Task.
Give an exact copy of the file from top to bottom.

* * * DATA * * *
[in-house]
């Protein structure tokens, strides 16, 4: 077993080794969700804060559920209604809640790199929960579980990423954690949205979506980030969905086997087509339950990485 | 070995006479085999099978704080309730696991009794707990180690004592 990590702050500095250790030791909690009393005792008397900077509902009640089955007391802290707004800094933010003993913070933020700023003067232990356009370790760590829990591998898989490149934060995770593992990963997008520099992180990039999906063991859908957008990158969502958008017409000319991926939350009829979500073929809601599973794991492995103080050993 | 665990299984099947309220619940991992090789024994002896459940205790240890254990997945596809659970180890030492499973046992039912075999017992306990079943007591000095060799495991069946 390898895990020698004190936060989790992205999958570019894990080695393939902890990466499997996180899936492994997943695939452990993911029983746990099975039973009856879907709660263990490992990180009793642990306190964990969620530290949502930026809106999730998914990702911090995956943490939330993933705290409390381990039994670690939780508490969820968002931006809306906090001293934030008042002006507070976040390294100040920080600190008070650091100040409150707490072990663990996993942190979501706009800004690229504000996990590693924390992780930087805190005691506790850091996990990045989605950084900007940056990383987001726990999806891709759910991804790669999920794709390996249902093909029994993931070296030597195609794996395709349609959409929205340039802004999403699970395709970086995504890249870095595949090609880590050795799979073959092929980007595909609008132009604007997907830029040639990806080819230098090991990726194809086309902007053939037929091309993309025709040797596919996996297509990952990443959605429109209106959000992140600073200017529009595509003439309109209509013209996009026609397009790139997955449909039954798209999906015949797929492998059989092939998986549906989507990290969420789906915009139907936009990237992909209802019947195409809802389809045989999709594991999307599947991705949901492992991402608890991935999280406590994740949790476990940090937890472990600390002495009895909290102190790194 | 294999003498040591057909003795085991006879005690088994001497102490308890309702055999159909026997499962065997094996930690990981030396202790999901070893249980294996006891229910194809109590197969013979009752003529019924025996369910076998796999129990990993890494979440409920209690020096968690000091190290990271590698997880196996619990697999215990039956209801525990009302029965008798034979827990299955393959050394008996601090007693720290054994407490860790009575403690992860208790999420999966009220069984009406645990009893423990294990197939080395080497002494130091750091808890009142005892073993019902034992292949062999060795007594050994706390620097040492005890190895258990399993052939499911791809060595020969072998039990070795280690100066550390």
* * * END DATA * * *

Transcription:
[in-house]
């Protein structure tokens, strides 16, 4: 077993080794969700804060559920209604809640790199929960579980990423954690949205979506980030969905086997087509339950990485 | 070995006479085999099978704080309730696991009794707990180690004592 990590702050500095250790030791909690009393005792008397900077509902009640089955007391802290707004800094933010003993913070933020700023003067232990356009370790760590829990591998898989490149934060995770593992990963997008520099992180990039999906063991859908957008990158969502958008017409000319991926939350009829979500073929809601599973794991492995103080050993 | 665990299984099947309220619940991992090789024994002896459940205790240890254990997945596809659970180890030492499973046992039912075999017992306990079943007591000095060799495991069946 390898895990020698004190936060989790992205999958570019894990080695393939902890990466499997996180899936492994997943695939452990993911029983746990099975039973009856879907709660263990490992990180009793642990306190964990969620530290949502930026809106999730998914990702911090995956943490939330993933705290409390381990039994670690939780508490969820968002931006809306906090001293934030008042002006507070976040390294100040920080600190008070650091100040409150707490072990663990996993942190979501706009800004690229504000996990590693924390992780930087805190005691506790850091996990990045989605950084900007940056990383987001726990999806891709759910991804790669999920794709390996249902093909029994993931070296030597195609794996395709349609959409929205340039802004999403699970395709970086995504890249870095595949090609880590050795799979073959092929980007595909609008132009604007997907830029040639990806080819230098090991990726194809086309902007053939037929091309993309025709040797596919996996297509990952990443959605429109209106959000992140600073200017529009595509003439309109209509013209996009026609397009790139997955449909039954798209999906015949797929492998059989092939998986549906989507990290969420789906915009139907936009990237992909209802019947195409809802389809045989999709594991999307599947991705949901492992991402608890991935999280406590994740949790476990940090937890472990600390002495009895909290102190790194 | 294999003498040591057909003795085991006879005690088994001497102490308890309702055999159909026997499962065997094996930690990981030396202790999901070893249980294996006891229910194809109590197969013979009752003529019924025996369910076998796999129990990993890494979440409920209690020096968690000091190290990271590698997880196996619990697999215990039956209801525990009302029965008798034979827990299955393959050394008996601090007693720290054994407490860790009575403690992860208790999420999966009220069984009406645990009893423990294990197939080395080497002494130091750091808890009142005892073993019902034992292949062999060795007594050994706390620097040492005890190895258990399993052939499911791809060595020969072998039990070795280690100066550390």